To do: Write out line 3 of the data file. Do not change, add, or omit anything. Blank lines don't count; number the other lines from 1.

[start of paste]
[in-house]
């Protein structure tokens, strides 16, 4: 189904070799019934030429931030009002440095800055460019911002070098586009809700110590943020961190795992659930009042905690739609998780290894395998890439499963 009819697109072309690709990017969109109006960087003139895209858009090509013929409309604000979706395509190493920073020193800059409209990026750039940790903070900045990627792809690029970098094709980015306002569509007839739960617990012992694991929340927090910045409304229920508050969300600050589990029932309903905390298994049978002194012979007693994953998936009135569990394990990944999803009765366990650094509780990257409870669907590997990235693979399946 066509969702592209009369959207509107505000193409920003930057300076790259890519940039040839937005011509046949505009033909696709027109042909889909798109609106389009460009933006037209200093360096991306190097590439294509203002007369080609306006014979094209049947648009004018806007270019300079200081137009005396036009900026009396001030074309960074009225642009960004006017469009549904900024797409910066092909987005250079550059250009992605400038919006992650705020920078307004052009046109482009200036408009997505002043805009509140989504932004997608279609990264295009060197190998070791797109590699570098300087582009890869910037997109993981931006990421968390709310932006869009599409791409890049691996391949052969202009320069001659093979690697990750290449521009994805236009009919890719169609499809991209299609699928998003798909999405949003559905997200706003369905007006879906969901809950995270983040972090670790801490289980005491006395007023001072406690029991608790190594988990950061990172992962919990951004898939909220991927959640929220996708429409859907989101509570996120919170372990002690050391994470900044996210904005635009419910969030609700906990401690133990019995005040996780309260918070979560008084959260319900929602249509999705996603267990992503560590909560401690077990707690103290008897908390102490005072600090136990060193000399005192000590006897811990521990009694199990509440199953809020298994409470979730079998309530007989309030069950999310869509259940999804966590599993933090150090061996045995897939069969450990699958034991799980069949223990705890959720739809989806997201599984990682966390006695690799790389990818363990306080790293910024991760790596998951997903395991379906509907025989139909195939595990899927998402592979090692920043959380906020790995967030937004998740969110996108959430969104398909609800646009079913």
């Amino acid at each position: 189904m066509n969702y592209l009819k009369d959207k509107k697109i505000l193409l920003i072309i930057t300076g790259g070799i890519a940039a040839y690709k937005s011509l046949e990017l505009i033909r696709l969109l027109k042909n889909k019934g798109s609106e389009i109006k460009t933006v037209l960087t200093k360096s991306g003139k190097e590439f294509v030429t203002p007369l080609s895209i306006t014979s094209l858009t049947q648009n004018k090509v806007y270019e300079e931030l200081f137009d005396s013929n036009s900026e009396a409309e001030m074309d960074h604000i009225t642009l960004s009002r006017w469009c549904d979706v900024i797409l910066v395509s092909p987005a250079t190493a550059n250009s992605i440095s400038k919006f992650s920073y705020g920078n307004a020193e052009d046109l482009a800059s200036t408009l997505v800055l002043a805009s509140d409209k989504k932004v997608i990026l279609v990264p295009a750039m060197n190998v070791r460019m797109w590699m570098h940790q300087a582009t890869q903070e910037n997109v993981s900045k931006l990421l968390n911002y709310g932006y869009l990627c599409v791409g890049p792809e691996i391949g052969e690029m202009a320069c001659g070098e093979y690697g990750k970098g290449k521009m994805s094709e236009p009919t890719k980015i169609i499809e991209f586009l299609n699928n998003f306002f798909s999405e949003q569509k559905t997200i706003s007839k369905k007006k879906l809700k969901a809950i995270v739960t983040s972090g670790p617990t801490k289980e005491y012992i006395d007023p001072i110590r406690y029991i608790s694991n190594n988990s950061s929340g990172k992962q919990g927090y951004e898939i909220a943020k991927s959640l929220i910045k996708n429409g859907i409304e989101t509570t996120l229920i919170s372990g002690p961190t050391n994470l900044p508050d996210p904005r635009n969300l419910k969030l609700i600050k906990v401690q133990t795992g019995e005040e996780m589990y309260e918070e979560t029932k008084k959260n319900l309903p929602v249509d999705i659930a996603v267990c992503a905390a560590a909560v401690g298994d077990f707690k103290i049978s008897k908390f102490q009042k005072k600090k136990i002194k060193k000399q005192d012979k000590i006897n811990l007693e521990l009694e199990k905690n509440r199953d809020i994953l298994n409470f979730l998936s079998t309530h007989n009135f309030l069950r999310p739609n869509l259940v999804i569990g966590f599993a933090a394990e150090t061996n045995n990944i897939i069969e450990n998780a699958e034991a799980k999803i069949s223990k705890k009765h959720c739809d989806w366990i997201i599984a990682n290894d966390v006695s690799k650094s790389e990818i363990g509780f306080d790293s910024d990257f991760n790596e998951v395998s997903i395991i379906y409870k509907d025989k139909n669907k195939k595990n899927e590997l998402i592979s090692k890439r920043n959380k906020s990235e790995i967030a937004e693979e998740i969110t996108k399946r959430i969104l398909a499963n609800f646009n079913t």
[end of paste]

């Amino acid at each position: 189904m066509n969702y592209l009819k009369d959207k509107k697109i505000l193409l920003i072309i930057t300076g790259g070799i890519a940039a040839y690709k937005s011509l046949e990017l505009i033909r696709l969109l027109k042909n889909k019934g798109s609106e389009i109006k460009t933006v037209l960087t200093k360096s991306g003139k190097e590439f294509v030429t203002p007369l080609s895209i306006t014979s094209l858009t049947q648009n004018k090509v806007y270019e300079e931030l200081f137009d005396s013929n036009s900026e009396a409309e001030m074309d960074h604000i009225t642009l960004s009002r006017w469009c549904d979706v900024i797409l910066v395509s092909p987005a250079t190493a550059n250009s992605i440095s400038k919006f992650s920073y705020g920078n307004a020193e052009d046109l482009a800059s200036t408009l997505v800055l002043a805009s509140d409209k989504k932004v997608i990026l279609v990264p295009a750039m060197n190998v070791r460019m797109w590699m570098h940790q300087a582009t890869q903070e910037n997109v993981s900045k931006l990421l968390n911002y709310g932006y869009l990627c599409v791409g890049p792809e691996i391949g052969e690029m202009a320069c001659g070098e093979y690697g990750k970098g290449k521009m994805s094709e236009p009919t890719k980015i169609i499809e991209f586009l299609n699928n998003f306002f798909s999405e949003q569509k559905t997200i706003s007839k369905k007006k879906l809700k969901a809950i995270v739960t983040s972090g670790p617990t801490k289980e005491y012992i006395d007023p001072i110590r406690y029991i608790s694991n190594n988990s950061s929340g990172k992962q919990g927090y951004e898939i909220a943020k991927s959640l929220i910045k996708n429409g859907i409304e989101t509570t996120l229920i919170s372990g002690p961190t050391n994470l900044p508050d996210p904005r635009n969300l419910k969030l609700i600050k906990v401690q133990t795992g019995e005040e996780m589990y309260e918070e979560t029932k008084k959260n319900l309903p929602v249509d999705i659930a996603v267990c992503a905390a560590a909560v401690g298994d077990f707690k103290i049978s008897k908390f102490q009042k005072k600090k136990i002194k060193k000399q005192d012979k000590i006897n811990l007693e521990l009694e199990k905690n509440r199953d809020i994953l298994n409470f979730l998936s079998t309530h007989n009135f309030l069950r999310p739609n869509l259940v999804i569990g966590f599993a933090a394990e150090t061996n045995n990944i897939i069969e450990n998780a699958e034991a799980k999803i069949s223990k705890k009765h959720c739809d989806w366990i997201i599984a990682n290894d966390v006695s690799k650094s790389e990818i363990g509780f306080d790293s910024d990257f991760n790596e998951v395998s997903i395991i379906y409870k509907d025989k139909n669907k195939k595990n899927e590997l998402i592979s090692k890439r920043n959380k906020s990235e790995i967030a937004e693979e998740i969110t996108k399946r959430i969104l398909a499963n609800f646009n079913t």